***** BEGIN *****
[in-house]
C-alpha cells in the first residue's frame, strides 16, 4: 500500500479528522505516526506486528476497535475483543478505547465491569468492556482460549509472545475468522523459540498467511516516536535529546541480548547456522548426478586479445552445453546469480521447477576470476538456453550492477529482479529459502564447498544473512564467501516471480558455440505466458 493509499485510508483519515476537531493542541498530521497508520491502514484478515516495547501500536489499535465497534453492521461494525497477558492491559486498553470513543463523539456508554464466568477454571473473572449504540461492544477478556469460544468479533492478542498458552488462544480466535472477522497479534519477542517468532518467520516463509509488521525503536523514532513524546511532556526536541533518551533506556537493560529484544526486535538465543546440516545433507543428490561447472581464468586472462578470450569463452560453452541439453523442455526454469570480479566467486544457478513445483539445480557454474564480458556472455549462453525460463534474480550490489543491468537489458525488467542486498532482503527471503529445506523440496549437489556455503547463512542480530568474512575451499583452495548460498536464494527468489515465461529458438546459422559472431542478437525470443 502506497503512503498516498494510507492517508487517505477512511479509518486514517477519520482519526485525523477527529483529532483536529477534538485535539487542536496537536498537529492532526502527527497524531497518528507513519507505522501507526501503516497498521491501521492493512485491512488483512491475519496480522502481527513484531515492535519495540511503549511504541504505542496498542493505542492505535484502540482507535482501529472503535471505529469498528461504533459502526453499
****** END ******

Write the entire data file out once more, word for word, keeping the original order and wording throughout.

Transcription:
[in-house]
C-alpha cells in the first residue's frame, strides 16, 4: 500500500479528522505516526506486528476497535475483543478505547465491569468492556482460549509472545475468522523459540498467511516516536535529546541480548547456522548426478586479445552445453546469480521447477576470476538456453550492477529482479529459502564447498544473512564467501516471480558455440505466458 493509499485510508483519515476537531493542541498530521497508520491502514484478515516495547501500536489499535465497534453492521461494525497477558492491559486498553470513543463523539456508554464466568477454571473473572449504540461492544477478556469460544468479533492478542498458552488462544480466535472477522497479534519477542517468532518467520516463509509488521525503536523514532513524546511532556526536541533518551533506556537493560529484544526486535538465543546440516545433507543428490561447472581464468586472462578470450569463452560453452541439453523442455526454469570480479566467486544457478513445483539445480557454474564480458556472455549462453525460463534474480550490489543491468537489458525488467542486498532482503527471503529445506523440496549437489556455503547463512542480530568474512575451499583452495548460498536464494527468489515465461529458438546459422559472431542478437525470443 502506497503512503498516498494510507492517508487517505477512511479509518486514517477519520482519526485525523477527529483529532483536529477534538485535539487542536496537536498537529492532526502527527497524531497518528507513519507505522501507526501503516497498521491501521492493512485491512488483512491475519496480522502481527513484531515492535519495540511503549511504541504505542496498542493505542492505535484502540482507535482501529472503535471505529469498528461504533459502526453499